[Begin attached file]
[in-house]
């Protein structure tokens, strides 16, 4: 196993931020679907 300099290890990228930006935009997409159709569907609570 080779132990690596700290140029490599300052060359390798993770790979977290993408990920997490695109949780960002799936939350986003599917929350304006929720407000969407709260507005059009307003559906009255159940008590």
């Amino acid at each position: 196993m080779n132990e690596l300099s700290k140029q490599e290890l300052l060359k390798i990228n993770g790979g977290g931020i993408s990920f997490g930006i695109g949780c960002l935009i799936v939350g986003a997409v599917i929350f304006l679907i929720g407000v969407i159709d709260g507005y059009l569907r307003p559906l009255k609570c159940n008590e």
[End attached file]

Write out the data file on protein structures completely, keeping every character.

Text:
[in-house]
């Protein structure tokens, strides 16, 4: 196993931020679907 300099290890990228930006935009997409159709569907609570 080779132990690596700290140029490599300052060359390798993770790979977290993408990920997490695109949780960002799936939350986003599917929350304006929720407000969407709260507005059009307003559906009255159940008590």
């Amino acid at each position: 196993m080779n132990e690596l300099s700290k140029q490599e290890l300052l060359k390798i990228n993770g790979g977290g931020i993408s990920f997490g930006i695109g949780c960002l935009i799936v939350g986003a997409v599917i929350f304006l679907i929720g407000v969407i159709d709260g507005y059009l569907r307003p559906l009255k609570c159940n008590e």